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Saturday, 14 June 2008


The other night son S in Japan Skype-d us Ayana's Japanese characters. He and E also told us what the name means - serenity and etiquette come into it, of course it's not as simple as that; translations seldom are. But anyway, I love the way it looks. We watched as E wrote it for us and then S held it up for us to see (you may be able to see us at the bottom of the screen - me with the camera taking a photo of the name!)


About six weeks or so ago now, the anthology 'Swings and Roundabouts' was released.

I love all Mark Smith's black and white photos in the book; the cover photo could so easily be of our two older sons; not only are the looks similar, but the body language as well - the confidence of the elder alongside the more diffident second-born.

Ably edited by Emma Neale, with photos by Mark Smith, 'Swings and Roundabouts' contains poems by some well-known overseas poets (such as Seamus Heaney, Fleur Adcock, Les Murray and Sharon Olds.) However, most of the poets included are New Zealanders.
The theme for the book is parenting, in its widest sense, and includes very readable poetry about all that is entailed in this role - the dilemmas, triumphs, crises, stresses, tensions, humour, warm fuzzies, contradictions, dramas ...
My poem in the book is 'all that' which is from 'made for weather' and is a poem about our youngest son leaving home.

all that

The last to leave home, we’ll miss
his unwashed frying pan
thick with the amber lace of fried egg,

the abandoned, empty shoes looking helpless
and far too big for any son of ours.
His choice of adjectives; ‘wicked’ and ‘primo’;

the verb ‘gutted’, the phrase ‘pretty much sucks’.
The 4.00 a.m Sunday morning clank and creak
up the narrow hallway.

The toilet light left on all night, a blaring, lighthouse
-globe to guide moths through the peril
of open louvres. Yes, we’ll miss all that, plus

stretched out on the couch his crashed, sleeping body;
the tender snoring, his long, hairy legs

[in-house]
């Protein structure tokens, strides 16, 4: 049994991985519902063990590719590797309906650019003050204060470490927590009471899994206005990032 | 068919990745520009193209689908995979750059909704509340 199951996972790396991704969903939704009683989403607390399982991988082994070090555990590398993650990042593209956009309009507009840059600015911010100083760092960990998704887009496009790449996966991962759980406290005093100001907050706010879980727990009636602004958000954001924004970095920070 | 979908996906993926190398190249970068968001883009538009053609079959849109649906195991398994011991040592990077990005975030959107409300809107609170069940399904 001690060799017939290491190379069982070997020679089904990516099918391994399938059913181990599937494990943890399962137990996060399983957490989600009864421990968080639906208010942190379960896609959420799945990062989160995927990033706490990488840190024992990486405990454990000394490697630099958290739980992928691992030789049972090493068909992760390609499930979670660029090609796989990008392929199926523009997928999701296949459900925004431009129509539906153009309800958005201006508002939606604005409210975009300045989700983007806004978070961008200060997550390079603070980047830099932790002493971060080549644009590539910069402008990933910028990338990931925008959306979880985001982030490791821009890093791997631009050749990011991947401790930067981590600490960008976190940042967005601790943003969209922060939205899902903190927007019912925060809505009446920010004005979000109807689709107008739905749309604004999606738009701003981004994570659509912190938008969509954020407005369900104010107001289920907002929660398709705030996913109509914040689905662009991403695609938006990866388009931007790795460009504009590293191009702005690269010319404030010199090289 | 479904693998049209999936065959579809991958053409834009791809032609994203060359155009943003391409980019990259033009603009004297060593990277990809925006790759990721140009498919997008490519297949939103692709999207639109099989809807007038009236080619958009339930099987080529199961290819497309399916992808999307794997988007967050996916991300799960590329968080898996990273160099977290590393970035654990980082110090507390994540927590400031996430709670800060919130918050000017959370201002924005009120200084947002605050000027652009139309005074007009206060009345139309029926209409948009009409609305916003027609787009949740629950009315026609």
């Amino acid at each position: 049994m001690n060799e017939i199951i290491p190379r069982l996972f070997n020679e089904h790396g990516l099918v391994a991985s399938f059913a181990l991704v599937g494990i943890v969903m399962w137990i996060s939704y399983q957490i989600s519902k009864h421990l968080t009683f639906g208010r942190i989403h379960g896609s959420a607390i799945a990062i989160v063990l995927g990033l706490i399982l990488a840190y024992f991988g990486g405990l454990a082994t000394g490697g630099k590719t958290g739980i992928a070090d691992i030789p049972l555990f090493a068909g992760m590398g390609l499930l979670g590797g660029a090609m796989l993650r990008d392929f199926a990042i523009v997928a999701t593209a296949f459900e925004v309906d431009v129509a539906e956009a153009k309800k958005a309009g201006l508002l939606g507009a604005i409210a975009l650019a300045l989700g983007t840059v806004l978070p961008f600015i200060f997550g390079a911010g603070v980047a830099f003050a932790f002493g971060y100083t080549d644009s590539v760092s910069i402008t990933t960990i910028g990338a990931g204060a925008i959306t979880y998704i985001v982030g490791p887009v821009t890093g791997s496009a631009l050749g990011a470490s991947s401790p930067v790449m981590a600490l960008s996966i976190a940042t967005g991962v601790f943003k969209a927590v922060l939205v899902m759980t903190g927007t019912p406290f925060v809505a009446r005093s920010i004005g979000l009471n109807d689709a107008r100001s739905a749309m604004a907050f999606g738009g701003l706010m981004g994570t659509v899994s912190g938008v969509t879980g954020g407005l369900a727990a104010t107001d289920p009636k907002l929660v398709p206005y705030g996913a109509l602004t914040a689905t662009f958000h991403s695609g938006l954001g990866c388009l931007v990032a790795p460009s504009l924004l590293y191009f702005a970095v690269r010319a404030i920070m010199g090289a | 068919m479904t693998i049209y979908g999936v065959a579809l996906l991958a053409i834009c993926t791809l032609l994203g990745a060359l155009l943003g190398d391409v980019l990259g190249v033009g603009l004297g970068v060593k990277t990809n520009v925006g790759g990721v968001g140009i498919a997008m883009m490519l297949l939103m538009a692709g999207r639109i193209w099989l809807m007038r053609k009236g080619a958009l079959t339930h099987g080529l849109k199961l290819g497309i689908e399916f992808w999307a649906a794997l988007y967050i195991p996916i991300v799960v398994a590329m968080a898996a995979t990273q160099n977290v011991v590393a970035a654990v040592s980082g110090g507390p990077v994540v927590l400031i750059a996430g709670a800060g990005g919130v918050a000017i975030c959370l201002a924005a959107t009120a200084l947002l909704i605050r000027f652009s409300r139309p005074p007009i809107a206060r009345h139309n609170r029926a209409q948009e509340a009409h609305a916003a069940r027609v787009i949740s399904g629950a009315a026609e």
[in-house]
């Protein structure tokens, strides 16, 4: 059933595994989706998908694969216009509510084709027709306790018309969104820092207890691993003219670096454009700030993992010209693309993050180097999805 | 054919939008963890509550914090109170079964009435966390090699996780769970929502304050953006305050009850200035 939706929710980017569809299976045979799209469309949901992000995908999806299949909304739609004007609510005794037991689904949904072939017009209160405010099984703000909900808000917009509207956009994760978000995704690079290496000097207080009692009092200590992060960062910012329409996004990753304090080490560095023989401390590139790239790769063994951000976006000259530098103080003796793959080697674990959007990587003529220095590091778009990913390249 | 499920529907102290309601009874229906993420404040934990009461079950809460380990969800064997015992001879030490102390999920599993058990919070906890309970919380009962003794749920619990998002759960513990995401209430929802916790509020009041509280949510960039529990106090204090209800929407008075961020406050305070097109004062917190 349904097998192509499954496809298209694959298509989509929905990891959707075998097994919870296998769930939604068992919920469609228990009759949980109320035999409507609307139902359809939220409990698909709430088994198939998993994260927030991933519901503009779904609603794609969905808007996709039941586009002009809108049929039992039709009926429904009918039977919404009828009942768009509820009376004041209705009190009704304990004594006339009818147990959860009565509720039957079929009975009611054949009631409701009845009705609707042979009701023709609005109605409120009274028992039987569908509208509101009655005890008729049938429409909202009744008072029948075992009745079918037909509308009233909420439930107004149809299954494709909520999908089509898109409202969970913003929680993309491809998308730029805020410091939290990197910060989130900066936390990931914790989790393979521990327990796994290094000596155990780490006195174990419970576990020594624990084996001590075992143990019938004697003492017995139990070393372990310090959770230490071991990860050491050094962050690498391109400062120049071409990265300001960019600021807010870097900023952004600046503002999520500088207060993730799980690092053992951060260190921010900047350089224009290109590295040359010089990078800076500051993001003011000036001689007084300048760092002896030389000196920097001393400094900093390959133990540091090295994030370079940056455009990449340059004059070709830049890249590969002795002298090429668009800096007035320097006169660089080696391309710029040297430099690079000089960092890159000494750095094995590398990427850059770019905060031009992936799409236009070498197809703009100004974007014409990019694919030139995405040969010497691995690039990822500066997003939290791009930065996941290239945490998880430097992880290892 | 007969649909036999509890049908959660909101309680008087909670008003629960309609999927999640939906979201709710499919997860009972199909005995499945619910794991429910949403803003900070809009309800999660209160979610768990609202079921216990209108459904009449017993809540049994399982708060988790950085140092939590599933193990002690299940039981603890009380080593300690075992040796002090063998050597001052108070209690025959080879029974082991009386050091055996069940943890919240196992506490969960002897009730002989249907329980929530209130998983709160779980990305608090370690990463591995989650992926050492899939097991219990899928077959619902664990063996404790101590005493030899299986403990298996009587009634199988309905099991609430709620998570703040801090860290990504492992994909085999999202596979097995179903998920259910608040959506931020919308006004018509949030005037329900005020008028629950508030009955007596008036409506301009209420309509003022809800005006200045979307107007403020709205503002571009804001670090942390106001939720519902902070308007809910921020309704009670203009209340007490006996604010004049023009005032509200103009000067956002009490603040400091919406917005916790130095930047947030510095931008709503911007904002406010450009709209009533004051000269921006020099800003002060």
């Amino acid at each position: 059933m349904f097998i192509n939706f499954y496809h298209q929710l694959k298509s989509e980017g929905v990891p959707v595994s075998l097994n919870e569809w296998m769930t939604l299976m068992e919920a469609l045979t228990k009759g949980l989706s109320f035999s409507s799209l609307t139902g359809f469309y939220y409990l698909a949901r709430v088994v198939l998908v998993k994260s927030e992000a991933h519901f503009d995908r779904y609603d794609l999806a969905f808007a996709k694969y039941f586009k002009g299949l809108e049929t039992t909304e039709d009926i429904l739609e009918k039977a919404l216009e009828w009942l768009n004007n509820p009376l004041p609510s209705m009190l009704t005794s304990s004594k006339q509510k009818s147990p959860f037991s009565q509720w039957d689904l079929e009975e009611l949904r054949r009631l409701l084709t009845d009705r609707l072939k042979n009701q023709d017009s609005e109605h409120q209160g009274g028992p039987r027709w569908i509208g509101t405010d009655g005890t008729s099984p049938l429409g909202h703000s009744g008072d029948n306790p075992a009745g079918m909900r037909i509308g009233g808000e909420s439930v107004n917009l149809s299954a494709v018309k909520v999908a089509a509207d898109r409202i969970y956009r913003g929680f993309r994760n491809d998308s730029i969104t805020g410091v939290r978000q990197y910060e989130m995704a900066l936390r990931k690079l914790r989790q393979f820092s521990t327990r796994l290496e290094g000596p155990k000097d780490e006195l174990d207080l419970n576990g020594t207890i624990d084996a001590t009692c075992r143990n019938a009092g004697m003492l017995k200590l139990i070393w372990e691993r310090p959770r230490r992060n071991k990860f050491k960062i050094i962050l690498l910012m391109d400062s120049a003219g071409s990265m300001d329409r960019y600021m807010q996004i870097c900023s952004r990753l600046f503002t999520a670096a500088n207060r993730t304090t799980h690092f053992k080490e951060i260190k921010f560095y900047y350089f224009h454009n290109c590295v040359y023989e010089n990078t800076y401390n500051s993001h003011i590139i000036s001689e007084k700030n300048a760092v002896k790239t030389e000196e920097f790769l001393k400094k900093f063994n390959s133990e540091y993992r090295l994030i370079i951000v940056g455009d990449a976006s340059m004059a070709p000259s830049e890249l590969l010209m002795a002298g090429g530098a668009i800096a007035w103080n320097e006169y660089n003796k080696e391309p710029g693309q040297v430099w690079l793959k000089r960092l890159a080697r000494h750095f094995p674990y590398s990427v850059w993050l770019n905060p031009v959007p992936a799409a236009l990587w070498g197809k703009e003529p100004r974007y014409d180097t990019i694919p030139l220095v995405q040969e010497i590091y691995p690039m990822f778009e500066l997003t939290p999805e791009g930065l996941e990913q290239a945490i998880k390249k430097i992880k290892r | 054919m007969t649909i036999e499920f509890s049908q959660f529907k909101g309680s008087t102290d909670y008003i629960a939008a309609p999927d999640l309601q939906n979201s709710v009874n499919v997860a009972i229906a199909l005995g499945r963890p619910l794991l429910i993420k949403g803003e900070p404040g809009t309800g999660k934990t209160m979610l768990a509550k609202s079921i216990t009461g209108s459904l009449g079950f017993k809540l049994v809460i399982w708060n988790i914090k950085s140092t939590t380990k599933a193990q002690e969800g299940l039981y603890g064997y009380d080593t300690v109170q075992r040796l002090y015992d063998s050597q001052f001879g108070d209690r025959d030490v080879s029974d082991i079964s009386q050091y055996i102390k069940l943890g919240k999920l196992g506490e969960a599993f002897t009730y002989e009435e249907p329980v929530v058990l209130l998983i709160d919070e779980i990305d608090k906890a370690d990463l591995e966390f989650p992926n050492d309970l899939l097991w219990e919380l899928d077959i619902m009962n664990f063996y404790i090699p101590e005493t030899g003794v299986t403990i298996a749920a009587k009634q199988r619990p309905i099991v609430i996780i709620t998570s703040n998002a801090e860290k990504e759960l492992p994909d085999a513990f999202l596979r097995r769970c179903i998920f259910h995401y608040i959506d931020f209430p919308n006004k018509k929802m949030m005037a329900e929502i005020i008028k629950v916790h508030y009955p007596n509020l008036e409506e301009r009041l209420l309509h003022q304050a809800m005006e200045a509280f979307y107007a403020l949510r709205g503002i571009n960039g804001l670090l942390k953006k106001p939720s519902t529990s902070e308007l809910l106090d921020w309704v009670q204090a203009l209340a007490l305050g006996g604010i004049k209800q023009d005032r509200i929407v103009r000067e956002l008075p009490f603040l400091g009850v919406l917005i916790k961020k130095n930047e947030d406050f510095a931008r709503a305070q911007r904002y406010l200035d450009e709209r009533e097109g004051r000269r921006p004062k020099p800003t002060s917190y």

as sweet as baby pungas.

* pungas - a tree fern native to New Zealand with a characteristic 'hairy' trunk.

(After reading this poem, C's flatmate now calls him 'Punga'!)



Catherine said...

I submitted poems for that collection, but didn't get any in. So - congratulations! I skimmed the contents at the bookstore and felt that the proportion of dead and overseas poets was high enough to make it really hard for those of us still living and local. There's quite a lot of Sharon Olds. And a fair few by Lauris Edmond, who I admire, but would like to see more newer poets given a chance.
I like your new blog title. But I don't think I'll get used to not thinking of you as Chiefbiscuit.

Kay said...

I'm sorry you didn't get in Catherine as your poems are favourites of mine.
Thanks for the ups on my new title. I think I have finished playing around now - the rugby's almost over on the TV so I can go join the world again! :)
Feel free to keep calling me Chief or Biscuit!

Tammy said...

I'm impressed Kay! You are in a book along side Sharon Olds? wow

I loved your poem and will add both books to my next purchase. My reading has slipped due to sping and I have to buy online in the mountains. Maybe a mule train will come by. LOL XXOO

harvey molloy said...

"Most of the poets are New Zealanders however, and I'm happy to be included." Where were you born, Kay? I'll reflect the change of your blog's name on my blogroll.All the best for the new book.

Kay said...

tammy - I immediately think of Jose Feliciano whenever mule train is mentioned ... I love the thought that 'made for weather' and 'feeding the dogs' would be on board a mule train! :)

harvey - I am born and bred kiwi (in fact tangata whenua) born in Tuatapere, Western Southland. Thanks for your thoughtfulness.

Cailleach said...

Congrats CB, I loved this poem in made for weather, so am pleased to think of you in there with Heaney, Olds and the like!

Kay said...

cailleach - I can see your poems about parenting proudly stashed alongside the like as well.

pepektheassassin said...

You are in great company! And it is well-deserved!

Translations: Ayana is a beautiful
name for this beautiful baby. Mine both have Japanese middle names; Natsuki= Natu (summer) and Ki (Princess) -- and Kaito= Kai (sea) and To (Star), so, Bookworm and Starfish....

Di Mackey said...

I loved this and posted it, along with a link back to your blog and to your website poetry section, where the info on purchasing the poetry is :)

If you have any problems with me doing that, don't hesitate to let me know and I'll remove your poem from my blog. It was only that I loved it so much that I gave into the compulsion to blog it forward.
Kindest regards

Becky Motew said...

You have captured your son in words just as surely as a photograph or painting might.

Nice to meet you, Kay. It's a little like you got married or something and changed your name.

We'll all get used to it.
Love your work as always

paris parfait said...

Nice to see the Japanese characters. And your poem is so lovely - one only a parent could write. :) xo


'how this all harbours light'